What is AFib?
AFib can cause blood to pool in the atria, which can lead to blood clots, stroke, and heart failure. This rapid, irregular heart rate can be temporary, last until treated, or be a lifelong issue.1-5 The most severe and common complication of AFib is stroke. Someone with AFib is five times more likely to have a stroke than someone without the condition.1
How common is AFib?
The rate of AFib is increasing worldwide. Doctors believe this is the result of more people living into old age.4 Lifetime risk increases from 1 to 2 percent in people 64 and younger to 9 percent at age 65 and to 22 percent at age 80.3
What are the types of AFib?
The types of AFib include:1-2
- Paroxysmal: Also called occasional, it lasts up to seven days and generally goes away by itself. It may come back without warning.
- Persistent: Lingers for a week or more. The heart requires treatment to return to a normal rhythm.
- Long-standing: Lasts for more than 12 months.
- Permanent: The normal rhythm cannot be restored by any current treatments.
What are the risk factors for AFib?
Many things can make a person more likely to develop AFib. Risk factors include age, high blood pressure, underlying heart disease, and sleep apnea.1 Smoking, obesity, and drinking too much alcohol can also play a role. Doctors believe some people may inherit genes that make them more likely to develop AFib.1
How is AFib diagnosed?
Atrial fibrillation is often found during a routine doctor visit when an electrocardiogram (ECG) is done.1,6 The ECG detects and records electrical signals as they travel through your heart. With AFib, the ECG shows "irregularly irregular" pattern of heart contractions.1,6
Your doctor will listen to your heart, look at the veins in your neck, and raise your arms and legs to look for swelling (edema). You may be asked about symptoms such as chest pain, palpitations, a faster than normal heart rate, shortness of breath, nausea, dizziness, sweating, and fatigue.1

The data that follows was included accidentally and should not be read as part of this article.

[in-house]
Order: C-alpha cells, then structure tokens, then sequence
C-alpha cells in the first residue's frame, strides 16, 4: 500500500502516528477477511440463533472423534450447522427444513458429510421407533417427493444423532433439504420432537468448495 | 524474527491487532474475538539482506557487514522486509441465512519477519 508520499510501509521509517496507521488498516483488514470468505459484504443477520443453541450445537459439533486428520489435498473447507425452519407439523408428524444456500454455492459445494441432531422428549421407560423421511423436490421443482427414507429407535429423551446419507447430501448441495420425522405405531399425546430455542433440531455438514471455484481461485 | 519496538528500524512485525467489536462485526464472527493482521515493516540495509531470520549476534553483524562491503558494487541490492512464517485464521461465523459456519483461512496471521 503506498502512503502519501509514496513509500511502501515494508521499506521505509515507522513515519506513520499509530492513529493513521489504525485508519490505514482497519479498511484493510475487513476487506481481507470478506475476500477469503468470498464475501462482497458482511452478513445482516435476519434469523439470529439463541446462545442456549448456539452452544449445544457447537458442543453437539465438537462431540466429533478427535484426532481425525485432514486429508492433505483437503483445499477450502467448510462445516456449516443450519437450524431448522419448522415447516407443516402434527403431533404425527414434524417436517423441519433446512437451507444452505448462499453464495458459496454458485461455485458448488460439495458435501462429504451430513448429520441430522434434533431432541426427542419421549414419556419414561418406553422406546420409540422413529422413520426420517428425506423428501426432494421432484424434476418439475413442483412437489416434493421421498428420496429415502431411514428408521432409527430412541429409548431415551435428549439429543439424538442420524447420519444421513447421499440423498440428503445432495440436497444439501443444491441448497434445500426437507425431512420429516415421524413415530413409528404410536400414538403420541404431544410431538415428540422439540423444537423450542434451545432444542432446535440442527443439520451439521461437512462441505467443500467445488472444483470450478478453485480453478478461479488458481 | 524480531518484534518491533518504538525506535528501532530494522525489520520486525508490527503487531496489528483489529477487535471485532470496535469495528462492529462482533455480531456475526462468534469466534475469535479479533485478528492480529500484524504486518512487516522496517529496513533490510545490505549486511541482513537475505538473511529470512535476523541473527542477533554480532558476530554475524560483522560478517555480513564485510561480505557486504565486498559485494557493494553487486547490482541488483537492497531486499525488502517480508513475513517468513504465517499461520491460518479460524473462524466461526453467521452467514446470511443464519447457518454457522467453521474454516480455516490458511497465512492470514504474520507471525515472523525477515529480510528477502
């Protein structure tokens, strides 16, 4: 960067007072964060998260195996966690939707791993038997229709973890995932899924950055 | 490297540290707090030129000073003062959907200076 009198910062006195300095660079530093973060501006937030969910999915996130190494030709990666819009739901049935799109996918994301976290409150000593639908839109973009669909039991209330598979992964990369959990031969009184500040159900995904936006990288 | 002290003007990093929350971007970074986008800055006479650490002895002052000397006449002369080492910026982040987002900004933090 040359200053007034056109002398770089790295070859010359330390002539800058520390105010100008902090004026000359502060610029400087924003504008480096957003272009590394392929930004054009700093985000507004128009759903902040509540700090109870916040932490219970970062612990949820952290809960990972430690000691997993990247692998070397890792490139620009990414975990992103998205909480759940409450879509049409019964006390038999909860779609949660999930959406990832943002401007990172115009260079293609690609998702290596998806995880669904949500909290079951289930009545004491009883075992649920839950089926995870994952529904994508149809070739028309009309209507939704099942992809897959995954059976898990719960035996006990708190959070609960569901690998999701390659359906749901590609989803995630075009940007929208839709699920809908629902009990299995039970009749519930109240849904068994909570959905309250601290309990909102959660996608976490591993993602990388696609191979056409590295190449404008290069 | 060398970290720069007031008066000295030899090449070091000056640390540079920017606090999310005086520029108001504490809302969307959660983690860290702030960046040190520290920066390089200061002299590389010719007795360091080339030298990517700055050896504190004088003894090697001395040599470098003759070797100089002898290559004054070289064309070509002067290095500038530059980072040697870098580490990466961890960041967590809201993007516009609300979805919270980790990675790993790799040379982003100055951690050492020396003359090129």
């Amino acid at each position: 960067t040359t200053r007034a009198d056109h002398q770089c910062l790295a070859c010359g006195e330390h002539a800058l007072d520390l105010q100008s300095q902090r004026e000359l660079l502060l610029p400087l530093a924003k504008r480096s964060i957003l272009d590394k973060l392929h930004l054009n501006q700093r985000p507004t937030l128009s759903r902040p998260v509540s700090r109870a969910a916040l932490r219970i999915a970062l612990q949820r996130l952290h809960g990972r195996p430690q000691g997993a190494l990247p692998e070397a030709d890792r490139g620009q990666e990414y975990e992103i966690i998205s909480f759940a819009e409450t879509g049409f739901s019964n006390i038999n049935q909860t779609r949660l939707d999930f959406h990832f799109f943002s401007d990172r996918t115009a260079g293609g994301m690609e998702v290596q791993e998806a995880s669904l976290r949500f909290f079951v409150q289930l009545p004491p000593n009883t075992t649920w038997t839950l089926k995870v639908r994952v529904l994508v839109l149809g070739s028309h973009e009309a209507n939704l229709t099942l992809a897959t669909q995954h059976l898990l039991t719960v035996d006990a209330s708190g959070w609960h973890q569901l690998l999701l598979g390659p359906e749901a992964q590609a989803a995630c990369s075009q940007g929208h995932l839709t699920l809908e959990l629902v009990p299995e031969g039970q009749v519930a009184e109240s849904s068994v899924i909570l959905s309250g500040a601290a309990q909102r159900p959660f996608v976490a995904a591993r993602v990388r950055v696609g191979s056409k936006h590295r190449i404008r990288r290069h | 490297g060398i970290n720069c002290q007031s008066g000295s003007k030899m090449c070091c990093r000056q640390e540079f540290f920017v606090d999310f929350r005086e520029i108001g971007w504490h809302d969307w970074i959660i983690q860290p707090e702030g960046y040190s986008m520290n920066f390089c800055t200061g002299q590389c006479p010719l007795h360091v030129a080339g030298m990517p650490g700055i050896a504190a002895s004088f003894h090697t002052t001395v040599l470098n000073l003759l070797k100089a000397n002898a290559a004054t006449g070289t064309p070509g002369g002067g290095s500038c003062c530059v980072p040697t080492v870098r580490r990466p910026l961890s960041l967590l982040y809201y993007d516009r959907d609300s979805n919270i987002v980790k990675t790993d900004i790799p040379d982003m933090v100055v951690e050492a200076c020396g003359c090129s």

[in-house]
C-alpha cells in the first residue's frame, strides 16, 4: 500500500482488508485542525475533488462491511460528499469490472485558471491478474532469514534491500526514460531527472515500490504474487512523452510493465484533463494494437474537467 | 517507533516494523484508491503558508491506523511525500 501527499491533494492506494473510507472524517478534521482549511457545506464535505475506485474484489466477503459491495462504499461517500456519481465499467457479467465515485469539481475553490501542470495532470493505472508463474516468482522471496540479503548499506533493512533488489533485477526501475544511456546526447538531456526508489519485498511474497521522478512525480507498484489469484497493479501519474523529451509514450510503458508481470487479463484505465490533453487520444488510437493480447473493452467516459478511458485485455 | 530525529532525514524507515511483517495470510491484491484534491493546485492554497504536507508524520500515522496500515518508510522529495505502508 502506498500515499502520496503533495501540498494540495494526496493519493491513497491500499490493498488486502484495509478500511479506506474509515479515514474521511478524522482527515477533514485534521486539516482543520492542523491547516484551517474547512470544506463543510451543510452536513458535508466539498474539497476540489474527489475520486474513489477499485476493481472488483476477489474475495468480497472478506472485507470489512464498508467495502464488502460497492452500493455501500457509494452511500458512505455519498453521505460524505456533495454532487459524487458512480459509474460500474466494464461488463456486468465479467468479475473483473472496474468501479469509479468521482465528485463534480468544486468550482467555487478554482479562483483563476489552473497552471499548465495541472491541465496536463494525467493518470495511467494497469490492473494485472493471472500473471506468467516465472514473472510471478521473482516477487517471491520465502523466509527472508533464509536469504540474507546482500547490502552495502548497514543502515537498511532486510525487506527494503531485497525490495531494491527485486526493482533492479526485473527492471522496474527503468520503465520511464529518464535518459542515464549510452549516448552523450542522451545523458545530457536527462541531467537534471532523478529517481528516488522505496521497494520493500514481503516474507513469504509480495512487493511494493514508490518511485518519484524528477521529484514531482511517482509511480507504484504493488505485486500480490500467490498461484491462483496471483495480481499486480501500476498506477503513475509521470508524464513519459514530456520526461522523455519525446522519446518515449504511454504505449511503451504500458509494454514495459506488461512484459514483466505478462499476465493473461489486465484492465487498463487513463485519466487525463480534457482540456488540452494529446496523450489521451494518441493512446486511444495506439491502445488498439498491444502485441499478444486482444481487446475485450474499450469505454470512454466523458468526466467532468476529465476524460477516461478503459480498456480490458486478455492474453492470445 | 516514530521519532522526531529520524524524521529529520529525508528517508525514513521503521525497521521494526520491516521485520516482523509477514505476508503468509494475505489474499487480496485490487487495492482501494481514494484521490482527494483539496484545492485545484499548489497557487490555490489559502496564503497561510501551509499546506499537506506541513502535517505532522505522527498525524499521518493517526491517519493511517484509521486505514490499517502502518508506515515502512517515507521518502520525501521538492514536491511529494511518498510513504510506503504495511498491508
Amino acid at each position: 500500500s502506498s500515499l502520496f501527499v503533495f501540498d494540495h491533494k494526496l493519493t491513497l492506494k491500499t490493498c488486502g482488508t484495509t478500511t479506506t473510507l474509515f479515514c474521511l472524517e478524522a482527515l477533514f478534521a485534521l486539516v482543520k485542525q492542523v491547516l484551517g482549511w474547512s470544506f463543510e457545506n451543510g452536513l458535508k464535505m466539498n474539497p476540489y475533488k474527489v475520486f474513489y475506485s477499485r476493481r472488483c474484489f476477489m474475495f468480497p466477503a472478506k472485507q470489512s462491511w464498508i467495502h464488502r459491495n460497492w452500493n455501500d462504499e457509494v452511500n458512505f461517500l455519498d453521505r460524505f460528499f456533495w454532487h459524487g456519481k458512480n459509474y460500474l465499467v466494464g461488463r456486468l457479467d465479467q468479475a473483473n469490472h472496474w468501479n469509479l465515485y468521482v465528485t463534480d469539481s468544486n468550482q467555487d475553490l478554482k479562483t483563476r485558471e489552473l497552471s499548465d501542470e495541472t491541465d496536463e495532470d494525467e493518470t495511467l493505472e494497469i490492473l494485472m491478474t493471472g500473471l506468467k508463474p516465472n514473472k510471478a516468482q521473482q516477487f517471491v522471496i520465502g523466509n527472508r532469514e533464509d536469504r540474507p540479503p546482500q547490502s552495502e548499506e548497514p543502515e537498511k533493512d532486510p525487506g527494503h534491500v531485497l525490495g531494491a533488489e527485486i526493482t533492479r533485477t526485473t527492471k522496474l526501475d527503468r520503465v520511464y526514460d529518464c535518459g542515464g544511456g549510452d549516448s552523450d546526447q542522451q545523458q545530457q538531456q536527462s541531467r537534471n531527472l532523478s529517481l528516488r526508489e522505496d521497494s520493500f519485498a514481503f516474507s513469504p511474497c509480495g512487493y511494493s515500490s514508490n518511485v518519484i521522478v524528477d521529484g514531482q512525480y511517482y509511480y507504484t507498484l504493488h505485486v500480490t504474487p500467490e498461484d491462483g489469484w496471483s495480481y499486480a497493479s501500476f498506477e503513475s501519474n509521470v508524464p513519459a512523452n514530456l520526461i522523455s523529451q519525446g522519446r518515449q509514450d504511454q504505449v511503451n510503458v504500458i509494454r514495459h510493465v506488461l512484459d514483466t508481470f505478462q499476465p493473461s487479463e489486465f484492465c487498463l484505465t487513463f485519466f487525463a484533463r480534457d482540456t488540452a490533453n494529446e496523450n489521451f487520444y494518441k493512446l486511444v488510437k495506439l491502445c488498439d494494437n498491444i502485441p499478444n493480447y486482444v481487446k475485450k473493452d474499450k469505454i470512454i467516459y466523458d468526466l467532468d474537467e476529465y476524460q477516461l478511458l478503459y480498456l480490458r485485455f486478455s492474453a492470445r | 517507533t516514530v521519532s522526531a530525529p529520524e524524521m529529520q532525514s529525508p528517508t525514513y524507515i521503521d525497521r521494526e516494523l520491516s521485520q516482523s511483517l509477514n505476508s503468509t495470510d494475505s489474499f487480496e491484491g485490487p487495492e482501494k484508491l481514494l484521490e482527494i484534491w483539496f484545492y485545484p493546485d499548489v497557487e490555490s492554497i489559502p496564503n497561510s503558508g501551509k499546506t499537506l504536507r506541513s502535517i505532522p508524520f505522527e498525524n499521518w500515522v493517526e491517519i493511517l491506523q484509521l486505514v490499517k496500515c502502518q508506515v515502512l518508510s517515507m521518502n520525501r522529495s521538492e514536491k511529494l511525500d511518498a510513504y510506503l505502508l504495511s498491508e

What are the symptoms of AFib?
Some people describe AFib as a quivering or racing heart. This is because the atria, the two upper chambers, can contract in a random manner and quiver.2,4 It may feel like your heart is racing, fluttering, or skipping beats. This can make you feel breathless, dizzy, weak, and exhausted.1-2 However, not everyone with AFib feels any different. This can make it hard to diagnose.1,2,4,5
How is AFib treated?
Managing AFib can be different for each person. Preventing strokes is the main goal of treatment. Drugs for AFib are prescribed to prevent blood clots (anticoagulants) and control heart rate and rhythm (antiarrhythmics). Your doctor will also suggest lifestyle changes.1,4,6
Surgery may be needed to restore the heart’s rhythm.6 Surgery for AFib may include:1
- Shocking the heart back into proper rhythm (cardioversion)
- Ablation, which freezes or burns small pieces of the heart
- Inserting a pacemaker
Lifestyle changes for AFib are the same as other heart conditions:1,4,6
- Get regular exercise
- Eat a heart healthy diet that is low in salt and fat
- Control blood pressure and cholesterol levels
- Limit alcohol and caffeine intake
- Don’t smoke
AFib may come and go and affect quality of life.1-2 Talk to your doctor if you think you have symptoms of AFib because early treatment can help prevent serious, life-threatening problems from arising.
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